Here’s a family that was hit hard by the scourge of tuberculosis in a five-year period from 1915 to 1920: the family of Hugh Walsh and Mary Catherine McGlade. Two parents; eight grown children:1 and no fewer than four of these ten people died of pulmonary tuberculosis between March 1915 and December 1920.
Mary Catherine McGlade was the daughter of Michael McGlade and Bridget McNulty. She was born in the (civil) parish of Forkill, Co. Armagh in 1864; and she emigrated to Pennsylvania with her parents and four of her siblings in the early 1880s.2 While her parents and four living siblings would head north to Perth (Lanark Co., Ontario, Canada) by 1883 or 1884,3 Mary Catherine McGlade stayed in the United States, where she married a Hugh Walsh in Leetonia, Ohio in 1883.
Hugh Walsh was born in Ireland about 1856, the son of an unknown Walsh and of an Elizabeth Lee, and emigrated to the States about 1864. He appears to have been an iron worker for many decades, first in Leetonia, Ohio, and then in Pittsburgh, Pennsylvania; several records describe him as a “puddler.” For a brief account of the family’s move from Leetonia to Pittsburgh in pursuit of employment in the iron and steel industry, see this obituary for daughter Sister Mary Hugh Walsh, MM (born Elizabeth Irene Walsh), a Maryknoll Sister.
Hugh Walsh and Mary Catherine McGlade had nine known children, all born in Leetonia, Ohio between 1884 and 1889, with the youngest, Hugh, dying in 1905 at the age of six before the family moved to Pittsburgh.4 So: eight children moved with their parents from Leetonia, Ohio to Pittsburgh, Pennsylvania between 1905 and 1910; and of these eight, three would die of pulmonary tuberculosis within the next decade or so.
Here’s the ‘died of pulmonary tuberculosis’ death toll for this family:
- Thomas Walsh, died of pulmonary tuberculosis 9 October 1910
- Patrick J. Walsh, died of pulmonary tuberculosis 14 March 1915
- Alice Walsh, died of pulmonary tuberculosis 23 June 1918 (Alice, who died at a sanatorium at the age of 22, was listed as a Telephone Operator in her death record: for some reason, I find this detail unbearably poignant)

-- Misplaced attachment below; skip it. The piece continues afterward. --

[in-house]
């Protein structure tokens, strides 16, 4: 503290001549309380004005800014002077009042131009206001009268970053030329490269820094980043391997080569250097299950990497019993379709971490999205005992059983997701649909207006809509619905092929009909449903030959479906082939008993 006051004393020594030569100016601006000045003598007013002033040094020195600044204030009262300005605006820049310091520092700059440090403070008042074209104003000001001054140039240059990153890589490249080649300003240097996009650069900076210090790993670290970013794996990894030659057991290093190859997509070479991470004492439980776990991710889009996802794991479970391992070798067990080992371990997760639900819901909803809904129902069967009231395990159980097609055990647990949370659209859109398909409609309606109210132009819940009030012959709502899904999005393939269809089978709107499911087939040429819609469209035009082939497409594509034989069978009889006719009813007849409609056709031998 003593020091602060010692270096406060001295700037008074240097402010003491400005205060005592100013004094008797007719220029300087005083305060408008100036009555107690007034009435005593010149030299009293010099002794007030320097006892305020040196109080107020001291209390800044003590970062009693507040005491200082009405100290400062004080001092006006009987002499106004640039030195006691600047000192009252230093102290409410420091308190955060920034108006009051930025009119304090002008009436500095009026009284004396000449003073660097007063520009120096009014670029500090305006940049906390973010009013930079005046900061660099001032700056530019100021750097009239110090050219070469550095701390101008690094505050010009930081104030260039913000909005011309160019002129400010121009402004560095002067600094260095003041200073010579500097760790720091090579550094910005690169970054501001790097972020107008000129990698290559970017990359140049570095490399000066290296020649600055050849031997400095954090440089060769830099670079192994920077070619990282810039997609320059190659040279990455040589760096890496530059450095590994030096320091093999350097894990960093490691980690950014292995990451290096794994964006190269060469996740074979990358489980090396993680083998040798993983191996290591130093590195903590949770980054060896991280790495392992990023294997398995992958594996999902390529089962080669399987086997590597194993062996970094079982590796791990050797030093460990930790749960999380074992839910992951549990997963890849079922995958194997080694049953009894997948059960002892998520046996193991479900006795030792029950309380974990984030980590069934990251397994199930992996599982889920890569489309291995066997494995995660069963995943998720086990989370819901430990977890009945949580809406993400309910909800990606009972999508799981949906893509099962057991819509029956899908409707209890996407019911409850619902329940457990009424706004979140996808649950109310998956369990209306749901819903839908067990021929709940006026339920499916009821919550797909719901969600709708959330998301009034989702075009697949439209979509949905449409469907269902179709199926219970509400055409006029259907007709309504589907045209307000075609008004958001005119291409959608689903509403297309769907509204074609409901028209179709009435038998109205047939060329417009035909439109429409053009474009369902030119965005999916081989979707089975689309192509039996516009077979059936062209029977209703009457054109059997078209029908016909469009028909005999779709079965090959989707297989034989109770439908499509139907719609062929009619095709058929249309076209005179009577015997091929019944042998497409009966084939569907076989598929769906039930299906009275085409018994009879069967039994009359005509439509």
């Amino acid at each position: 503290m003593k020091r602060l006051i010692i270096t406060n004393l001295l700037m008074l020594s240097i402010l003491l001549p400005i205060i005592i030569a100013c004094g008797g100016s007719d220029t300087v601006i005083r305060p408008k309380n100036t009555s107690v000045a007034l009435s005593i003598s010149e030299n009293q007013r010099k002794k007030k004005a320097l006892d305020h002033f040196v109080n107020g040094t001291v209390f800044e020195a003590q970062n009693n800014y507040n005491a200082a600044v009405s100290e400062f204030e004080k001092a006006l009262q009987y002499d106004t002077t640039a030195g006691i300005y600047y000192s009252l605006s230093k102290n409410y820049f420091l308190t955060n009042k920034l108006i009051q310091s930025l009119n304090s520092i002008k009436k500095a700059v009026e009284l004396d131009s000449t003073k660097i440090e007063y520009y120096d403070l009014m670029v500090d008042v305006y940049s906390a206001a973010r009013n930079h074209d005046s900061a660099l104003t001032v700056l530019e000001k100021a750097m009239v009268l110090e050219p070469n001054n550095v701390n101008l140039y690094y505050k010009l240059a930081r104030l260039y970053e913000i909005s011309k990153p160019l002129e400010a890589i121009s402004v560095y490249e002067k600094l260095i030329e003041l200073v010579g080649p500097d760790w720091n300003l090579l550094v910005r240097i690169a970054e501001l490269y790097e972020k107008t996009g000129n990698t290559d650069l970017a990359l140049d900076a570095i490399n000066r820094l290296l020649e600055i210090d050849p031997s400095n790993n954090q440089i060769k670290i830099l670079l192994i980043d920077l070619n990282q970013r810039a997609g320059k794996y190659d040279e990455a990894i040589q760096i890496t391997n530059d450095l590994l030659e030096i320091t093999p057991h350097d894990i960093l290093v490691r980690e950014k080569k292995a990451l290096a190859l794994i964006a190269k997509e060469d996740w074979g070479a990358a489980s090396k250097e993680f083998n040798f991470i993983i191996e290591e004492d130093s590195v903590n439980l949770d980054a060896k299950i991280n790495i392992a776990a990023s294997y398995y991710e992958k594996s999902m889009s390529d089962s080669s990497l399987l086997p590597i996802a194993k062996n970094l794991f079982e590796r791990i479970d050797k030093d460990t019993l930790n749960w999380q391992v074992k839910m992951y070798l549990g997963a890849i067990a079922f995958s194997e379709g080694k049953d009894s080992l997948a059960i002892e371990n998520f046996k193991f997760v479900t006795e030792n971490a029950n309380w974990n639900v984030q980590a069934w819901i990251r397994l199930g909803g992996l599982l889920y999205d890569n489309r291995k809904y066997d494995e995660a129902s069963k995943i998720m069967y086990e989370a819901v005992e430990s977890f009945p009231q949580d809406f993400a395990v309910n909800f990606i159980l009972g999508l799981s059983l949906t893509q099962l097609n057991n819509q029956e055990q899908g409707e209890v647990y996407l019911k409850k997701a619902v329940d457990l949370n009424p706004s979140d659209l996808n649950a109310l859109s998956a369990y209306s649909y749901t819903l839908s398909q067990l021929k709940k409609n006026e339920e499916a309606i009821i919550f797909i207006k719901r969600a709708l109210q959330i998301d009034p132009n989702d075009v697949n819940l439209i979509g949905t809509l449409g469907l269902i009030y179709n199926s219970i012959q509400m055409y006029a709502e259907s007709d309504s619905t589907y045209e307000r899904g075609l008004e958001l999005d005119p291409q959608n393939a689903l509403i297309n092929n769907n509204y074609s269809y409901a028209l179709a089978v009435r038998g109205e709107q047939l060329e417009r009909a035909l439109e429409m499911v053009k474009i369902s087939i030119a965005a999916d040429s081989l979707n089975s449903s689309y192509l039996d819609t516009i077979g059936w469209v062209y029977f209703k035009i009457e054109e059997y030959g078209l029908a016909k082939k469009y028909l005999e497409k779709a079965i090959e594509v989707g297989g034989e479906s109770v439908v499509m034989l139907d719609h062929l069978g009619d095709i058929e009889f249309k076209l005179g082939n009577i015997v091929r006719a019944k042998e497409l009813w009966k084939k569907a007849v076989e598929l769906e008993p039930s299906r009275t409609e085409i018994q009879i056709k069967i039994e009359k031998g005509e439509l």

- Hugh Walsh, died of pulmonary tuberculosis 9 December 1920
So there we have it: 40 percent of a family wiped out by an airborne infectious disease (tuberculosis) that is now treatable, in the space of 5 short, and sorrow-ridden, years.
Folks, modern medicine is our friend: and if you don’t believe me, please take a closer look at your family’s tree: all those little Johns and little Marys who were carried off before the age of 5 by childhood diseases that are now almost entirely preventable. And please, please, please, inoculate your children against any and all preventable diseases. (End of pro-vaccination earnestness.)
Btw, I first learned of the existence Mary Catherine McGlade through her father Michael McGlade’s obituary in the Perth Courier (20 January 1905), which listed a surviving daughter as a “Mrs. Hugh Walsh, Latonia, Ohio.” Yes, the name of the town (Leetonia) was misspelled; but the information was basically sound, and verifiable. Never ignore unexpected or seemingly random details in an obituary (those details may be a bit muddled, but they’re not random!): always follow up and follow through.
- The ninth, and youngest known child, Hugh Walsh (born 7 July 1899), died on 15 October 1905, at the age of 6. ↵
- According to Michael McGlade’s obituary in the Perth Courier, four other siblings died and were buried in Armagh. ↵
- Michael McGlade’s brother John had been living in Perth since about 1851. ↵
- The family can be found in Pittsburgh by 1910. ↵